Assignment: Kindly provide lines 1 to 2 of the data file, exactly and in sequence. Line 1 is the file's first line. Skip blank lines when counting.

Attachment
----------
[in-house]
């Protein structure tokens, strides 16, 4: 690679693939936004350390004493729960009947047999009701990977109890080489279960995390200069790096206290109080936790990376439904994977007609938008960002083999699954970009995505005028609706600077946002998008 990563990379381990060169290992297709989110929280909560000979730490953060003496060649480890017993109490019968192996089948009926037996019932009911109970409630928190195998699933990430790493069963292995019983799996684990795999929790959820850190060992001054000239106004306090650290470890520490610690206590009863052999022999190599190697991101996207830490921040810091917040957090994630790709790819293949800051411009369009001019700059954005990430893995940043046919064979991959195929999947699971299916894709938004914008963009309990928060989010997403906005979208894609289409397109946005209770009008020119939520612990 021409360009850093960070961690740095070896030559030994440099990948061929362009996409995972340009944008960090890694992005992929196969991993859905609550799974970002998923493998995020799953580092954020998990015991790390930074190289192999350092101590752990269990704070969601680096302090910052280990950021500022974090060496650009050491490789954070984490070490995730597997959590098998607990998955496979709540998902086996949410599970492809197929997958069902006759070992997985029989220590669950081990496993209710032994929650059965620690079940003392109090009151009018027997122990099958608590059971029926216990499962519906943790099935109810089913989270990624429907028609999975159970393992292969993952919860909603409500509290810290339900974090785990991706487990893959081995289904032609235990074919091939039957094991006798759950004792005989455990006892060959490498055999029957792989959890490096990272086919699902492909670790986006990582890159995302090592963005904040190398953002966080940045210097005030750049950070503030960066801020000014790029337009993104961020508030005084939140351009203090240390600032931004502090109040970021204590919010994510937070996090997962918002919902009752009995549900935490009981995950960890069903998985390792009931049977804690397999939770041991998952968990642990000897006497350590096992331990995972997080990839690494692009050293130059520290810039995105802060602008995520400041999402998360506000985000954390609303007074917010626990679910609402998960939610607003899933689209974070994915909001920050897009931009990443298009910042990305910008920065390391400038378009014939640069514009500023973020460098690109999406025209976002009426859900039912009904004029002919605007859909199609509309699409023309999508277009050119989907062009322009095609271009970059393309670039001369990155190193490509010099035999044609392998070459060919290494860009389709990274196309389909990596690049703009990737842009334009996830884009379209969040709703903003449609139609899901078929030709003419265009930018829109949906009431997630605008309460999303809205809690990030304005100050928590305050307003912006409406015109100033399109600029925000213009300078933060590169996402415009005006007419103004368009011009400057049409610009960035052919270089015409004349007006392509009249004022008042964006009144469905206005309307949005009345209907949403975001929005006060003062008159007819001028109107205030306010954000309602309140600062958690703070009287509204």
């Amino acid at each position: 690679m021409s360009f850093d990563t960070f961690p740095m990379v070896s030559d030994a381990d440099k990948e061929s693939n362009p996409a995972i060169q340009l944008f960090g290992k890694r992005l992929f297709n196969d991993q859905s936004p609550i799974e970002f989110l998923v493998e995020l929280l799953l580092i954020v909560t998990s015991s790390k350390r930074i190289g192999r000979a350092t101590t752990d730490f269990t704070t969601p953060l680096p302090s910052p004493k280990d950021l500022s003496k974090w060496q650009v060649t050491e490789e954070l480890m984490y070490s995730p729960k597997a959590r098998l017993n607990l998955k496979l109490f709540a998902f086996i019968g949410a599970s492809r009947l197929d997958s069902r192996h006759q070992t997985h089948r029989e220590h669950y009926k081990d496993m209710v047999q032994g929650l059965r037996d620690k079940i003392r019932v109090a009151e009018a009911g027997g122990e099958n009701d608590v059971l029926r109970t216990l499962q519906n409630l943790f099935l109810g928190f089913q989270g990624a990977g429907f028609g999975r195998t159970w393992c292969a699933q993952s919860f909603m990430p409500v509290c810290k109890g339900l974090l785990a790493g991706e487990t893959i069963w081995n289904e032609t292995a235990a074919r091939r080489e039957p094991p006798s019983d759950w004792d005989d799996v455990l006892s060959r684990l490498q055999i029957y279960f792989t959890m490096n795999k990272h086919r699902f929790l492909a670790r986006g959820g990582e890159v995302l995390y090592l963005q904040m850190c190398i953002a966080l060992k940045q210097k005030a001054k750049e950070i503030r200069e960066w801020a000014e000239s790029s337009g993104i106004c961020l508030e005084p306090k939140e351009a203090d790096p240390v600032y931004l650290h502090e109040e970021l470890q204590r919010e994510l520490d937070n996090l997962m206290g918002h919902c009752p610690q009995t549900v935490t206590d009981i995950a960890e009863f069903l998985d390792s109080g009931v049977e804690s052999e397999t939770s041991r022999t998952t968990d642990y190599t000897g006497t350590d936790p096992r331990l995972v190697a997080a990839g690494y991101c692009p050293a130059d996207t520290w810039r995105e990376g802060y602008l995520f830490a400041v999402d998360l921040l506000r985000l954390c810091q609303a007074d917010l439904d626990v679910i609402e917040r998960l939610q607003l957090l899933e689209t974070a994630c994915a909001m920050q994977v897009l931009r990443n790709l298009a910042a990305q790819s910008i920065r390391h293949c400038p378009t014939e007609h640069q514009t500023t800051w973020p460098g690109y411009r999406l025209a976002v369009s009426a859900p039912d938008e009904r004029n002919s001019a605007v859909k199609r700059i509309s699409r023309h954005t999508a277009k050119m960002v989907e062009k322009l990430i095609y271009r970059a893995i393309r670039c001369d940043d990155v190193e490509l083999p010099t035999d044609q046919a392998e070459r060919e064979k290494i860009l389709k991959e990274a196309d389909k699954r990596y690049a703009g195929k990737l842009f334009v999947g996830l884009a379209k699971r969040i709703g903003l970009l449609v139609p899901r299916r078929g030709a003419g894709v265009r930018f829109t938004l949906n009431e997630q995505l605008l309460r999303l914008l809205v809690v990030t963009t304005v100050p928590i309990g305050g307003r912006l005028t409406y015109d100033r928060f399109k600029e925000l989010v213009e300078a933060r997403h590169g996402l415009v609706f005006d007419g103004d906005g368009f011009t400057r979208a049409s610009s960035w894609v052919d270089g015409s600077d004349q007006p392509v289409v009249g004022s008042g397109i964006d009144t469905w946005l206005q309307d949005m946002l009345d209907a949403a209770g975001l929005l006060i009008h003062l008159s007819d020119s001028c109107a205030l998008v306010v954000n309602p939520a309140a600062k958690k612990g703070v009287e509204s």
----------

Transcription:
[in-house]
């Protein structure tokens, strides 16, 4: 690679693939936004350390004493729960009947047999009701990977109890080489279960995390200069790096206290109080936790990376439904994977007609938008960002083999699954970009995505005028609706600077946002998008 990563990379381990060169290992297709989110929280909560000979730490953060003496060649480890017993109490019968192996089948009926037996019932009911109970409630928190195998699933990430790493069963292995019983799996684990795999929790959820850190060992001054000239106004306090650290470890520490610690206590009863052999022999190599190697991101996207830490921040810091917040957090994630790709790819293949800051411009369009001019700059954005990430893995940043046919064979991959195929999947699971299916894709938004914008963009309990928060989010997403906005979208894609289409397109946005209770009008020119939520612990 021409360009850093960070961690740095070896030559030994440099990948061929362009996409995972340009944008960090890694992005992929196969991993859905609550799974970002998923493998995020799953580092954020998990015991790390930074190289192999350092101590752990269990704070969601680096302090910052280990950021500022974090060496650009050491490789954070984490070490995730597997959590098998607990998955496979709540998902086996949410599970492809197929997958069902006759070992997985029989220590669950081990496993209710032994929650059965620690079940003392109090009151009018027997122990099958608590059971029926216990499962519906943790099935109810089913989270990624429907028609999975159970393992292969993952919860909603409500509290810290339900974090785990991706487990893959081995289904032609235990074919091939039957094991006798759950004792005989455990006892060959490498055999029957792989959890490096990272086919699902492909670790986006990582890159995302090592963005904040190398953002966080940045210097005030750049950070503030960066801020000014790029337009993104961020508030005084939140351009203090240390600032931004502090109040970021204590919010994510937070996090997962918002919902009752009995549900935490009981995950960890069903998985390792009931049977804690397999939770041991998952968990642990000897006497350590096992331990995972997080990839690494692009050293130059520290810039995105802060602008995520400041999402998360506000985000954390609303007074917010626990679910609402998960939610607003899933689209974070994915909001920050897009931009990443298009910042990305910008920065390391400038378009014939640069514009500023973020460098690109999406025209976002009426859900039912009904004029002919605007859909199609509309699409023309999508277009050119989907062009322009095609271009970059393309670039001369990155190193490509010099035999044609392998070459060919290494860009389709990274196309389909990596690049703009990737842009334009996830884009379209969040709703903003449609139609899901078929030709003419265009930018829109949906009431997630605008309460999303809205809690990030304005100050928590305050307003912006409406015109100033399109600029925000213009300078933060590169996402415009005006007419103004368009011009400057049409610009960035052919270089015409004349007006392509009249004022008042964006009144469905206005309307949005009345209907949403975001929005006060003062008159007819001028109107205030306010954000309602309140600062958690703070009287509204």